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Harry Avalon and his pregnant wife, Anna, climbed up to the trapeze, blindfolded themselves, and swung out on the swings. While they were in midair, about to meet, lightning stuck the main pole of the tent and sizzled down the guy wires, collapsing the whole tent. and sending Harry into the crowd, killing him. When his wife did not feel her husband's hands, she tore away her blindfold, grabbed ahold of a hot wire, which burned her hands badly, and was slowly lowered to the floor. She was not hurt until an overeager rescuer broke her arm while extricating her from the wire also bringing down a portion of the tent that knocked her unconscious. This sent her to the hospital for many weeks where she met a doctor, married him, and ended the Avalon Trapeze Act.
The end to the act called the Flying Avalons is described in "The Leap" by Louise Erdrich as part of the narrator's reflections about her own history and her relationship to her mother, Anna Avalon.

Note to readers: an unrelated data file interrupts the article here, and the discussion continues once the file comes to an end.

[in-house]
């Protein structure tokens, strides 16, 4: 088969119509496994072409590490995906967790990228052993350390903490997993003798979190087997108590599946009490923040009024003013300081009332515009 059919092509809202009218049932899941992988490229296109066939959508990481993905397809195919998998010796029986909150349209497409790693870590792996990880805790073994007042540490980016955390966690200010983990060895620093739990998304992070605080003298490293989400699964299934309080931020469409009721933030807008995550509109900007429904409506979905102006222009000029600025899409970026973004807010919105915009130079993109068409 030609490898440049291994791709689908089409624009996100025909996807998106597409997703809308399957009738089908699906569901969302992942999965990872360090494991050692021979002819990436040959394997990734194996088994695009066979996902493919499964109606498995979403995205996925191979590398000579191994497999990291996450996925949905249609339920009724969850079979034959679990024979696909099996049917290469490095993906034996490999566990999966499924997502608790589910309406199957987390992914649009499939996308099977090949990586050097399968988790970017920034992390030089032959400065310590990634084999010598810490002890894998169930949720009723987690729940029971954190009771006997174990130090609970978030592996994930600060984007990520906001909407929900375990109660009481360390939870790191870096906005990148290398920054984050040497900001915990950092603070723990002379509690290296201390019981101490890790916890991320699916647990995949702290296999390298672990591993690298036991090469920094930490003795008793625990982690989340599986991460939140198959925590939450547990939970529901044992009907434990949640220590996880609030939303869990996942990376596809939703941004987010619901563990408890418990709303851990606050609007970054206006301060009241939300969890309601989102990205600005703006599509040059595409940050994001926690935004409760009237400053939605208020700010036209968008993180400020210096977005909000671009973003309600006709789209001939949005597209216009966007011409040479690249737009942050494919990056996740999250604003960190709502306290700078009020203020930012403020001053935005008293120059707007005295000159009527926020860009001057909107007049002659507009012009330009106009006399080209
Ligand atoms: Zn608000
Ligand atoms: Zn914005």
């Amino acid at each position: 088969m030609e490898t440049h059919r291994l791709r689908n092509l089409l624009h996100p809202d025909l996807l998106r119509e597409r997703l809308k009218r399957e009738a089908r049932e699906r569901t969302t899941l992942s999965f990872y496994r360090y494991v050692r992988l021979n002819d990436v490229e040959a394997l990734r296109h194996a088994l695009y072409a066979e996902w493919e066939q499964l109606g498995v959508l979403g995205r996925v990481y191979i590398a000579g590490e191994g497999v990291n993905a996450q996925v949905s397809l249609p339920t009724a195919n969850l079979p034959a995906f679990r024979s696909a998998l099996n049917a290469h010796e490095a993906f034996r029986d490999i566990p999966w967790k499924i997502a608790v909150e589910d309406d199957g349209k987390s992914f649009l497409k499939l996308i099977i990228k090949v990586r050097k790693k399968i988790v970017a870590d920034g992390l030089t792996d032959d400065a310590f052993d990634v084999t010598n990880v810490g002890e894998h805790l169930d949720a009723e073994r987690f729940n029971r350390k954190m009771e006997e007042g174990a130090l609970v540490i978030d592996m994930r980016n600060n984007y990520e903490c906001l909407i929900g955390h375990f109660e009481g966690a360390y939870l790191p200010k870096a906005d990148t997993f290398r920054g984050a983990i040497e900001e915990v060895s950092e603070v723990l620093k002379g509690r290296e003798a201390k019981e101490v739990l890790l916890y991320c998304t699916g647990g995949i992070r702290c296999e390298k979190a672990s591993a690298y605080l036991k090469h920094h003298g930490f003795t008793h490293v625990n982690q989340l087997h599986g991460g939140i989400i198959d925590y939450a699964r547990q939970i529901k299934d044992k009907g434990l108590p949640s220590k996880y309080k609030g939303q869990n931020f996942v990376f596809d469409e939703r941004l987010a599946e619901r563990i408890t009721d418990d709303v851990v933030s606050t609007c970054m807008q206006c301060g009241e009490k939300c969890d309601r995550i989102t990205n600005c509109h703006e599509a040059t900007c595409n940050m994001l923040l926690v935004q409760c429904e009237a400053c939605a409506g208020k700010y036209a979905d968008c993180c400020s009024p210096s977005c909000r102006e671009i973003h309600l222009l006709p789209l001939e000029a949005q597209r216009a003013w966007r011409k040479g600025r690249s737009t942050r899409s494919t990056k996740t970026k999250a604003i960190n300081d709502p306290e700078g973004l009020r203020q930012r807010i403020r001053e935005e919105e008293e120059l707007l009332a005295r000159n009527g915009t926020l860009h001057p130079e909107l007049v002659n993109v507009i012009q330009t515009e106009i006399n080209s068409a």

The Flying Avalons were a couple, Anna and Harold Avalon, who performed a blindfolded trapeze act for a circus. Their final performance was in New Hampshire. The day started out like any ordinary performance, but just as the Avalons were coming to the finale of their act, an intense thunderstorm arose, causing lightning to strike the tent in which they were performing. As the tent started to collapse, Harry fell and died, and Anna, who was pregnant at the time, managed to survive by grabbing a guy wire. She burned her palms badly and one of her arms was broken when she was rescued.
The death of Harold ended the act. Anna, while in the hospital, met and married the narrator's father and retired from the circus.
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